Last week, the family went to see a Broadway musical.
As occasionally happens, the star didn't show up. An understudy took his place, and there was a slip of paper in the Playbill informing the audience that the second string star would be appearing.
The lights went down, the orchestra started, the curtain went up. A few extras wandered onto the stage. Then the main character appeared.
The audience applauded.
Why was the audience applauding for the understudy? Virtually everyone in the audience knew that the big star wasn't there.
I'm sure that in the old days, when Gene Kelly or Audrey Hepburn appeared on stage, there was the gasp of recognition and the gratitude the audience felt that a big star had chosen to spend his or her valuable time with us, the audience. So the applause is a natural byproduct of that emotion.
Here, though, was an actor we hadn't paid to see, an actor who was sure to do his best, but he hadn't done a thing for us.
So why applaud?
There are too many choices in our lives. Too many brands of soft drink, too many kinds of cell phones, too many ways to fly from New York to LA. There are too many social choices as well--when to clap, how to say hello, what sort of message to leave on your cell phone.
As a result, more often than not, we resort to tradition. We do what we've always done because it's safer and easier.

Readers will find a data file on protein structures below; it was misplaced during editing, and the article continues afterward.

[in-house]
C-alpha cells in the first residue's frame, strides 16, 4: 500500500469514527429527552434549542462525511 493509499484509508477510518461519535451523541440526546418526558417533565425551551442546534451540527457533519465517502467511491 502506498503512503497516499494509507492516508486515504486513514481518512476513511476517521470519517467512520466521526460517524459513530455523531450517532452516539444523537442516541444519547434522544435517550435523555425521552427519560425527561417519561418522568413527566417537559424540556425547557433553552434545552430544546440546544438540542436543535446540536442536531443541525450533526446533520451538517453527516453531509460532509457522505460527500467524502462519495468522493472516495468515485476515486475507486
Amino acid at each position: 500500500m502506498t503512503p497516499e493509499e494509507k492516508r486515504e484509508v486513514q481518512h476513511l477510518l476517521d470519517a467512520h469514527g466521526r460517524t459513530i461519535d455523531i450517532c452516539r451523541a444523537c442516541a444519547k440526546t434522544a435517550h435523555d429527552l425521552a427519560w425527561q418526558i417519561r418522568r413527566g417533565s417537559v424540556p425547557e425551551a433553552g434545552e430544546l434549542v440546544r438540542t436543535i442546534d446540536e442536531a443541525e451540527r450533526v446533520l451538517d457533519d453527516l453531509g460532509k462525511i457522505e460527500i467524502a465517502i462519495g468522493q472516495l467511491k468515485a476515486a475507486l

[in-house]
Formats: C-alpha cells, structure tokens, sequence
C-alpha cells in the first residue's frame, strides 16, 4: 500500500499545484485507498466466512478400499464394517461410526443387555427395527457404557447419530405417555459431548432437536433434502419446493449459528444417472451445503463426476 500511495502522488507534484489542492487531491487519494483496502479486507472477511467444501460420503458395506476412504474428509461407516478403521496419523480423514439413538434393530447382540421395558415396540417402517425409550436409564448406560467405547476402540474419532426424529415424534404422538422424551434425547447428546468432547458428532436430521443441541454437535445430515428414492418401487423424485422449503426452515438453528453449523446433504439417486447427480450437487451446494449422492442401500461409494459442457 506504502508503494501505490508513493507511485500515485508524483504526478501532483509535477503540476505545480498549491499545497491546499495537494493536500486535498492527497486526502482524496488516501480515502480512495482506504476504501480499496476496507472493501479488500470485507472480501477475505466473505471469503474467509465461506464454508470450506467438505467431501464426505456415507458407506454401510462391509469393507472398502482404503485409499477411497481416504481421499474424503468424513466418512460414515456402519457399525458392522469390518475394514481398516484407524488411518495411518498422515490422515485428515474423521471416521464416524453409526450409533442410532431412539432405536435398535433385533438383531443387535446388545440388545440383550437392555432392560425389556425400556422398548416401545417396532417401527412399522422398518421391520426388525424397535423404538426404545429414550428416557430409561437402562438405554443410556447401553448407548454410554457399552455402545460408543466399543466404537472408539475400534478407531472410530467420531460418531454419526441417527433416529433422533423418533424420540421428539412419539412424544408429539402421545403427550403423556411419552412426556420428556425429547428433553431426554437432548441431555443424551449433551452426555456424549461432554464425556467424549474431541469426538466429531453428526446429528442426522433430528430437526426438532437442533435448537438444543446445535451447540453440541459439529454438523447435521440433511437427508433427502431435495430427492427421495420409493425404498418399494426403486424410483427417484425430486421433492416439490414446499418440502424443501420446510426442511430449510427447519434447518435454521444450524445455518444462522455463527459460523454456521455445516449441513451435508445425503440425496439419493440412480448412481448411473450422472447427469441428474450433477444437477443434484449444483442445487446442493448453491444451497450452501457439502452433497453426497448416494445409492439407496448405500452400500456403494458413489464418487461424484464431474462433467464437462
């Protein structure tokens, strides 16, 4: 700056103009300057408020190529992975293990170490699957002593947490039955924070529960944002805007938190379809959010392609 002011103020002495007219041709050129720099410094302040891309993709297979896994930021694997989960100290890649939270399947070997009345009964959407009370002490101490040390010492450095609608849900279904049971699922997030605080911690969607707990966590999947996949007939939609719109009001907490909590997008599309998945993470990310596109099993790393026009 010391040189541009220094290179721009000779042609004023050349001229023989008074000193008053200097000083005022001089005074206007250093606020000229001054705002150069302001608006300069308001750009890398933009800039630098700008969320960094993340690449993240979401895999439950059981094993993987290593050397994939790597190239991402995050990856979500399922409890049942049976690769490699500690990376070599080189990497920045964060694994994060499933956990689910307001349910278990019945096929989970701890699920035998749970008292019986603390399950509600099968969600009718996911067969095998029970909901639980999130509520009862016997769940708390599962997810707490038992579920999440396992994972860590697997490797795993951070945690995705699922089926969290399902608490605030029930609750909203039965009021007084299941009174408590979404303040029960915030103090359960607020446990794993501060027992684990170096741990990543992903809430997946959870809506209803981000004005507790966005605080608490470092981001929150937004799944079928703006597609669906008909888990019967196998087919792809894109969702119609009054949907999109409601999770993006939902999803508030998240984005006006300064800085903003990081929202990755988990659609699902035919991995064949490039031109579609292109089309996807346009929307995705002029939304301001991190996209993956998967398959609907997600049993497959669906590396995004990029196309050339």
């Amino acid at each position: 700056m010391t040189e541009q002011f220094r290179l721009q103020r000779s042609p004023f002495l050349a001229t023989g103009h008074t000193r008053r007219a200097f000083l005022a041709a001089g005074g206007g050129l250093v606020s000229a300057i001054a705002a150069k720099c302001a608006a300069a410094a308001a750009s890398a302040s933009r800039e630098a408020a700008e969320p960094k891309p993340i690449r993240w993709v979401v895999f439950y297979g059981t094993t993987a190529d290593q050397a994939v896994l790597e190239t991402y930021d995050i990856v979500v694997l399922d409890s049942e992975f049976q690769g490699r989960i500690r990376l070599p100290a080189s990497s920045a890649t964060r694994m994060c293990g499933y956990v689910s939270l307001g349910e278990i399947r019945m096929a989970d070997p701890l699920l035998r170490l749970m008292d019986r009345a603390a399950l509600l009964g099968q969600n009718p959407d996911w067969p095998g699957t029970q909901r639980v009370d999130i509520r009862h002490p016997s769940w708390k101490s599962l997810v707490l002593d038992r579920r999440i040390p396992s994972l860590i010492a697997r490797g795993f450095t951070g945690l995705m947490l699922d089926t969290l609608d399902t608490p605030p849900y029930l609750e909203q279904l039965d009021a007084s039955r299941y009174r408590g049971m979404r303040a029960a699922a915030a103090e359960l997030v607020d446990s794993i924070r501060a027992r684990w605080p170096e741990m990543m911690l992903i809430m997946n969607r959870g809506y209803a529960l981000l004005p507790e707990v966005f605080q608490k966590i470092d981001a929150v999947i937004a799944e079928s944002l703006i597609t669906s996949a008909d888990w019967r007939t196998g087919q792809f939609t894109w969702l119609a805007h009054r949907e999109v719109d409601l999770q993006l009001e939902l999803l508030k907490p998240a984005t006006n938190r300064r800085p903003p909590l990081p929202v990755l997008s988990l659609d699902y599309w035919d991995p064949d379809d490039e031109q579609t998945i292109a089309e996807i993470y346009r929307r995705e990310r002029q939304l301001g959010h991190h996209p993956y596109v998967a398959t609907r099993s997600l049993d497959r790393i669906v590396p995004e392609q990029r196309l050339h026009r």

You should care about this.
You should care if you're marketing an idea or a product that requires people to upset an existing tradition. Changing the way we do things (whether it's the design of a bicycle or the structure of the Electoral College) is hard indeed. Realizing that being better is not NEARLY enough helps you understand the magnitude of your marketing challenge. In fact, traditions rarely change quickly just because the alternatives are better. (true story: Walking down Newbury Street in Boston on Friday, less than a block from no less than 20 great and cheap restaurants, I heard one tourist say to another tourist: "Well, we could have lunch at Burger King." Why? Tradition!)
You should also care if you're trying to build something big and important. Because big and important things often come from changing the tradition. And if you can invent a new tradition, a new tradition around your innovation, that's when you win big time.